Monopoly refers to the phenomenon whereby a specific person or enterprise accrues substantial profits by controlling the production and selling of a particular commodity. International monopolies occur when an enterprise gains control of a commodity's production and sales on a global scale. When capital becomes centralized and monopolies are formed in domestic markets, there is a strong likelihood that the monopoly will spread internationally. As a result, there will be global centralization of capital and international monopolization in which individual enterprises dominate more of the market and earn more profits.
To avoid the development of international monopolies, many countries have recognized the extraterritorial effect in antimonopoly case laws in order to protect and improve the comprehensive competitiveness of their native enterprises. Some examples of these antimonopoly laws include the U.S. Sherman Act, the 85th and 86th article of the European Treaty of Rome, and the 98th article of the German Law of Forbidden Competition. Countries design legislation to protect their own interests. The extraterritorial effect of antimonopoly laws thus has a significant history in many countries.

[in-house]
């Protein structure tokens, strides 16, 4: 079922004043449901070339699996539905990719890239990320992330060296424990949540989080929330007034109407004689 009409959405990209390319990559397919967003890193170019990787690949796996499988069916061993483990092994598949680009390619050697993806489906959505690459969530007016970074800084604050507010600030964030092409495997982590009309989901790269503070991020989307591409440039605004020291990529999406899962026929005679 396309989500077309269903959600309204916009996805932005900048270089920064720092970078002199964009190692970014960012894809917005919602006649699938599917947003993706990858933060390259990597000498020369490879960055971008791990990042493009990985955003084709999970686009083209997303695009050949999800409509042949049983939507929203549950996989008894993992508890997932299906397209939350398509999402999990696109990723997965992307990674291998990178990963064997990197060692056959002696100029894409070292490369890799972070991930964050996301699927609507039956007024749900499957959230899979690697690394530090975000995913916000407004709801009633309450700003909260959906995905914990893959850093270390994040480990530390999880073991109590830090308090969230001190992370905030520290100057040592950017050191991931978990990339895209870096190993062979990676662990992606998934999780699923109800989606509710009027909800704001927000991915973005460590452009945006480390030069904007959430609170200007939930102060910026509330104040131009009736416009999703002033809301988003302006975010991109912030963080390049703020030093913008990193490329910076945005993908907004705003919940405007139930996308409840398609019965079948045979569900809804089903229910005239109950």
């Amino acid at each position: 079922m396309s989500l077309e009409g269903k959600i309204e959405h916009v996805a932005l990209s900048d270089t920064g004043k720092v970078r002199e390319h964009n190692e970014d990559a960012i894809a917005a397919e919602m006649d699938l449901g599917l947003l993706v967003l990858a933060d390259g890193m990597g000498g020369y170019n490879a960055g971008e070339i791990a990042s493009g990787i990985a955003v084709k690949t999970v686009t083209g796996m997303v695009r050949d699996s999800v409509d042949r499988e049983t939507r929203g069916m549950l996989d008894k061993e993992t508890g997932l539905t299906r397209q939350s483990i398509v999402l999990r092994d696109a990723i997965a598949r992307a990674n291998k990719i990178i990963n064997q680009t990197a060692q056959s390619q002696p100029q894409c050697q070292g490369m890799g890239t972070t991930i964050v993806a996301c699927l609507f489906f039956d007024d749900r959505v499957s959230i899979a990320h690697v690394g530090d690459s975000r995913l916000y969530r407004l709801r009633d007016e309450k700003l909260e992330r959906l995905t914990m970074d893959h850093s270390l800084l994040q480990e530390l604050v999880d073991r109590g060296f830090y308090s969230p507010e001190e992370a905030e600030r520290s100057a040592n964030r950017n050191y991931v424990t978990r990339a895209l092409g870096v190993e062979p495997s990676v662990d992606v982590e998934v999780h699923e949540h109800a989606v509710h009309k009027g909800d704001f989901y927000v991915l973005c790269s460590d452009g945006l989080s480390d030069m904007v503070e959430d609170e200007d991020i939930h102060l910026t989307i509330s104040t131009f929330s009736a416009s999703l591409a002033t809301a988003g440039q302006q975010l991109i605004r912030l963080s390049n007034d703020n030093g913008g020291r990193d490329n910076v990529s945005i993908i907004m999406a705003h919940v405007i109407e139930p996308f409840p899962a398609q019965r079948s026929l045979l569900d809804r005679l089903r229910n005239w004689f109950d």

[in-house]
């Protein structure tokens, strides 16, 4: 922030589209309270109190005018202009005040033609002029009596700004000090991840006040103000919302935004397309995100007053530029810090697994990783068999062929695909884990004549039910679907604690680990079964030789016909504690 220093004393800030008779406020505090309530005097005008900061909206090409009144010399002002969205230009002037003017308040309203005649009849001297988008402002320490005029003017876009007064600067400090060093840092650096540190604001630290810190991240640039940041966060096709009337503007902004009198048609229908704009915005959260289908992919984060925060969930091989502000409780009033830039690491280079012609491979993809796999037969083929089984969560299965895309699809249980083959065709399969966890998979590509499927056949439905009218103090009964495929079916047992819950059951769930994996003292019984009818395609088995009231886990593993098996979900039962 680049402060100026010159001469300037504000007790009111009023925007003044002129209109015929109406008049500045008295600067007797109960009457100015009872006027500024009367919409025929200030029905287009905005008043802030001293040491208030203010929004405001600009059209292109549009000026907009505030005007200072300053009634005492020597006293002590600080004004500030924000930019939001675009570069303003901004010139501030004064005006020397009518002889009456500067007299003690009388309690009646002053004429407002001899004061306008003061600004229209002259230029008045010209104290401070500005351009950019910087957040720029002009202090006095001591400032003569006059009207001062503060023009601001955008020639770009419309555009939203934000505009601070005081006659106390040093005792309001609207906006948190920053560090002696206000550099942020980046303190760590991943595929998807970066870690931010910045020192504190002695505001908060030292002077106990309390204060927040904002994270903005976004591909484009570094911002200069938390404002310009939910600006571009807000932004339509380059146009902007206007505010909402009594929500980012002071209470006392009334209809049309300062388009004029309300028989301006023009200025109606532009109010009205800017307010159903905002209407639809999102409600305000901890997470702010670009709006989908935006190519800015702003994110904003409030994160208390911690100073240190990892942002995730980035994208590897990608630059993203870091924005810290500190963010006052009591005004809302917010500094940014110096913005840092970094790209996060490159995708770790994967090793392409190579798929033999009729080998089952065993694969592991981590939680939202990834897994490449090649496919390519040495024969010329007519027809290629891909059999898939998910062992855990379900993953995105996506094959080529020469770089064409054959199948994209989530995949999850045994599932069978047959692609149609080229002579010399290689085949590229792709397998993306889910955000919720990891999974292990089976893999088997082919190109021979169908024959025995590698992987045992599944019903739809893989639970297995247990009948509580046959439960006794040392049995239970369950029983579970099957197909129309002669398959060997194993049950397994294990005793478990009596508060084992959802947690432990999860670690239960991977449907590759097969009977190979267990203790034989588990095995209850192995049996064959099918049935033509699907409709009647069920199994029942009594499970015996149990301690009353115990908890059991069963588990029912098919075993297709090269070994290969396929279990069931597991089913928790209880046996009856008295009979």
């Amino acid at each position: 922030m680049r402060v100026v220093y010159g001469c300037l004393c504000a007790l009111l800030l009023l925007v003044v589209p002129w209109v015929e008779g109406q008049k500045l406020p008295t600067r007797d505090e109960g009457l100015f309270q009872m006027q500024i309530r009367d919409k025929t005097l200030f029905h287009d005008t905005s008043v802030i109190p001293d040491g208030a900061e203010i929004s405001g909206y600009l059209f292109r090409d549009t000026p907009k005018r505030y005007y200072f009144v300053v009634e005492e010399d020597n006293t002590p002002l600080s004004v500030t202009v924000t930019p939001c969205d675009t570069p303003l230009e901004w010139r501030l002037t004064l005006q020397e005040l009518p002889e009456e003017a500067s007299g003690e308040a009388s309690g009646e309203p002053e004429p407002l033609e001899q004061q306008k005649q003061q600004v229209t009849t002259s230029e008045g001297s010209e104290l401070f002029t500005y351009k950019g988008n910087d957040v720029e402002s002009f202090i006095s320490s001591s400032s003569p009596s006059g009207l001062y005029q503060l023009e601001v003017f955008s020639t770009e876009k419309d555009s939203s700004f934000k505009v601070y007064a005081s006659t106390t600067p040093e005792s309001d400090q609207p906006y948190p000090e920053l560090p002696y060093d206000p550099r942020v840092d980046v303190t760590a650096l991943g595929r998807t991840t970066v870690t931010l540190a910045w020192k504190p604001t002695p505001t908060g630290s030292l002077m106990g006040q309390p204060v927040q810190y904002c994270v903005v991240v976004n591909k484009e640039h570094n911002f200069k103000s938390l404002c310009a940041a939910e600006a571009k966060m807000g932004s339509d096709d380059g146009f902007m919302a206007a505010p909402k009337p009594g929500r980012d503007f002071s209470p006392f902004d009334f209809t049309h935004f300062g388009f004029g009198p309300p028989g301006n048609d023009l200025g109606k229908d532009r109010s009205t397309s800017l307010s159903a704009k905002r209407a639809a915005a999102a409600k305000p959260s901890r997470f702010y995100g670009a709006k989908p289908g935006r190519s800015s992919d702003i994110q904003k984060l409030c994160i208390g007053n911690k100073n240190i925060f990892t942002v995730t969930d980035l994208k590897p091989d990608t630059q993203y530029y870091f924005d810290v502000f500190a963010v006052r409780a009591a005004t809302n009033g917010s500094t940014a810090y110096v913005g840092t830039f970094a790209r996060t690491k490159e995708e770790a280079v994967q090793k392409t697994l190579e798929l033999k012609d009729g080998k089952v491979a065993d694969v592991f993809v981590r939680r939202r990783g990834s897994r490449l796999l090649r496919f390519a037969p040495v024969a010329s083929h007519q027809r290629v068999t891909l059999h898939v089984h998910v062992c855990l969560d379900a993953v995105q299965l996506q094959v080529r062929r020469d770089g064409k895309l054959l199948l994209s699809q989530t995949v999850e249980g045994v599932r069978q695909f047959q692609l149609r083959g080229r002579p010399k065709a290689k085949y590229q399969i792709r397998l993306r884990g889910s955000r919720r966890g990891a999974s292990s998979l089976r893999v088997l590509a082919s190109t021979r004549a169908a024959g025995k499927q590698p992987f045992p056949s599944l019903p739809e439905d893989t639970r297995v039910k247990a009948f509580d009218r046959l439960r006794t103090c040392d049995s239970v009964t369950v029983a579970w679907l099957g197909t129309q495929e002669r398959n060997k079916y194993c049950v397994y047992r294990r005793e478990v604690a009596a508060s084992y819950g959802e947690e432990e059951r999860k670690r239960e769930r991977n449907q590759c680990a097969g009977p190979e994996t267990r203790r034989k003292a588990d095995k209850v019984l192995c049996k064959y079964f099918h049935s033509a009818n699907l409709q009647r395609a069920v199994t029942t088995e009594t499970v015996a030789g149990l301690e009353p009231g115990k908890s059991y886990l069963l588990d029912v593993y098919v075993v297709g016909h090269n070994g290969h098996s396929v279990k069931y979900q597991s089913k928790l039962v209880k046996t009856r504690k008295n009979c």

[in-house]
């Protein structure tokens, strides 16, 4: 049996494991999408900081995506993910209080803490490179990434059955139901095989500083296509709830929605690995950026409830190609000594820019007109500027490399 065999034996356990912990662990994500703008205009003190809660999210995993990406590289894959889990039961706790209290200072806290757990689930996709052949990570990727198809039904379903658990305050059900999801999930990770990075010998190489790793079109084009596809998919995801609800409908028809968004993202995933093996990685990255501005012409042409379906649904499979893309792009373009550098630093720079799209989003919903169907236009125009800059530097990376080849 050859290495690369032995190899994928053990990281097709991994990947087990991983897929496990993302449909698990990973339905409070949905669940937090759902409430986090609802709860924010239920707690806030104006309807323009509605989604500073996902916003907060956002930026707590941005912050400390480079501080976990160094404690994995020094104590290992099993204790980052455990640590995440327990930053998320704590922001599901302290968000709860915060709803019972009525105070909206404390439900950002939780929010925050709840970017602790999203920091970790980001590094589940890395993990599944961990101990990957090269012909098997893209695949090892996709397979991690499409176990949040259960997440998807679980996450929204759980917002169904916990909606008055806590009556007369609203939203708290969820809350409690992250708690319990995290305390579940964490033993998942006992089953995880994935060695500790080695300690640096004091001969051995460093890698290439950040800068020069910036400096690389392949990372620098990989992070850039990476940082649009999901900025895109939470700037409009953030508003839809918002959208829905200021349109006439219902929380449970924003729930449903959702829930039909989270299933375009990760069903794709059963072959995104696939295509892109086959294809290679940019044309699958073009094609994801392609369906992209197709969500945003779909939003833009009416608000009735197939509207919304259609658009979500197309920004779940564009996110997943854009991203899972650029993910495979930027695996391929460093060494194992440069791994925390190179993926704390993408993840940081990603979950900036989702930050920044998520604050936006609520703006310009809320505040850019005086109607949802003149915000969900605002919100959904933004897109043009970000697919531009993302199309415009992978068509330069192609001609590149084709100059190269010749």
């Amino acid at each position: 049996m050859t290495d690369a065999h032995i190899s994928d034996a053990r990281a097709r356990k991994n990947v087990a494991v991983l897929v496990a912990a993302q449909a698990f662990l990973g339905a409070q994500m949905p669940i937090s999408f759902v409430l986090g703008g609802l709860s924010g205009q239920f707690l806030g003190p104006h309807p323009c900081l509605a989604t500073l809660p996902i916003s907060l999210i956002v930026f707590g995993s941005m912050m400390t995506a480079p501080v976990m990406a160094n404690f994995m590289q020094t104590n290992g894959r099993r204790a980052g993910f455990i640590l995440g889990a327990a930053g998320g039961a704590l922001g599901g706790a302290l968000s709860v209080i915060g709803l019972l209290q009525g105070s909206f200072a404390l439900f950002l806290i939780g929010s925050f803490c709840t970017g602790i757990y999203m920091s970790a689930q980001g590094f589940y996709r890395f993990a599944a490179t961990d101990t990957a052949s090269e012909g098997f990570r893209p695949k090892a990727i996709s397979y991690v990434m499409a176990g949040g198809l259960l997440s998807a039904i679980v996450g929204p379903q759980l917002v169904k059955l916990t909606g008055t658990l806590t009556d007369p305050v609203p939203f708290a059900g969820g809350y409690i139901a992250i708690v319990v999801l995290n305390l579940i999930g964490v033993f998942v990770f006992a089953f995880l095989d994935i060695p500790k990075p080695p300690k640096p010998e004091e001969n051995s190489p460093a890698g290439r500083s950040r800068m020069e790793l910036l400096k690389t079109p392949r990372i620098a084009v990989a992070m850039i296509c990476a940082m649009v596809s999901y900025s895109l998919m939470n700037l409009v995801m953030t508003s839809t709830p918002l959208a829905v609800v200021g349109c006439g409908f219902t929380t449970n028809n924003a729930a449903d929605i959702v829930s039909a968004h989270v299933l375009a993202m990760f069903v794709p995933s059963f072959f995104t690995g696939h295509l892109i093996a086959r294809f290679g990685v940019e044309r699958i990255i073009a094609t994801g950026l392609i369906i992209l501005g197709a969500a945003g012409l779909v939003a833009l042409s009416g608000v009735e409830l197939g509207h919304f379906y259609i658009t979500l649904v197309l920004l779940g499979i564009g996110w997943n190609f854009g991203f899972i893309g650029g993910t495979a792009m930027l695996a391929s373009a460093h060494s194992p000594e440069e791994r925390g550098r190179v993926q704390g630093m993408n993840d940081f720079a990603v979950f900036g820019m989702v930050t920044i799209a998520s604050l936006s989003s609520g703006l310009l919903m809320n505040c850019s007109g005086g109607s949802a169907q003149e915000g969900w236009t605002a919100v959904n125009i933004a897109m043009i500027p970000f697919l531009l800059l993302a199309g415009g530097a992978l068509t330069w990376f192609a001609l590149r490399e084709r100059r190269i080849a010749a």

This article examines the extraterritorial effect of antimonopoly laws in the United States and European countries, discusses relative theories, and suggests ways of resolving conflicts between country-specific laws through an analysis of specific examples.